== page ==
An effort underway in Racine is hoping to end homelessness among the community’s military veterans.
Jeff Gustin, of Veterans Outreach of Wisconsin, said his organization is hoping to build 15 “tiny houses” that vets who are homeless can move into while getting back on their feet.
Gustin said the group is still identifying a property for the project, which will likely be located near downtown Racine. The first tiny house being constructed is about 80 percent complete, he said.
According to Gustin, the total cost of the project will be in the neighborhood of $125,000. That includes the purchase of the land as well as the building of the tiny houses and a community area/center with gathering space, a cafeteria and showers.
“Nobody should be homeless in our country,” Gustin said. “Especially not someone who put on a uniform to serve our country.”
Gustin said Veterans Outreach of Wisconsin is currently raising money for the project. He said each tiny house costs about $5,000 to build with donated materials and labor. Gustin said the goal is to have five of them finished in time for winter.
Tim Shea, of Van’s Electric in Racine, is donating his time to help out with the construction. Shea said he’s a veteran himself, having served in the U.S. Marines.
“It’s a great feeling. When I was young and in the service people took care of me,” Shea said. “So now it’s my turn to give back and help others.”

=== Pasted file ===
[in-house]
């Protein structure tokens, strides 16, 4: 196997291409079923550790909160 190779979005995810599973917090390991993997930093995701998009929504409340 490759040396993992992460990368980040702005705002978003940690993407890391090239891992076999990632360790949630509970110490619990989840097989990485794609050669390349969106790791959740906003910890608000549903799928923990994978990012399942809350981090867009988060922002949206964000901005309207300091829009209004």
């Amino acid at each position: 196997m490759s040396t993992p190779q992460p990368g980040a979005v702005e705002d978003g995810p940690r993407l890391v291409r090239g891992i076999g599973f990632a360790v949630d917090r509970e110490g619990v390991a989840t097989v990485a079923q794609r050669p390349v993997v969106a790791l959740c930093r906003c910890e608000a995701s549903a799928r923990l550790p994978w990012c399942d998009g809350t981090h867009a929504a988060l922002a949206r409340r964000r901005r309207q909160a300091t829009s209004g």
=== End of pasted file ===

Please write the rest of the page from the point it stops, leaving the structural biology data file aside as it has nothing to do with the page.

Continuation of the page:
Racine Mayor John Dickert said he’s only aware of two homeless veterans in the city.
But he said the 15 tiny homes, when completed, can help house homeless veterans from around the county. Dickert said many such vets pass through the community while traveling between temporary accommodations in Milwaukee and Chicago.
“This is a project that helps us with the transitional veterans, the ones that are moving around and not settling down somewhere,” Dickert said.
“We send these people off to war and then, often, we almost forget about them when they come back home,” the mayor said. “They’ve served us. Now it’s our time to serve them.”
Gustin said the goal is for veterans who move into the tiny houses to stay there for up to two years. They’ll be paired up with resources like financial advice, access to their veterans’ benefits, and even alcohol or drug addiction counseling when needed.
“We're going to bring everything to the grounds to help them in any way they may need,” he said.
Gustin said the goal is for the veterans to eventually move out with stable jobs and into homes of their own.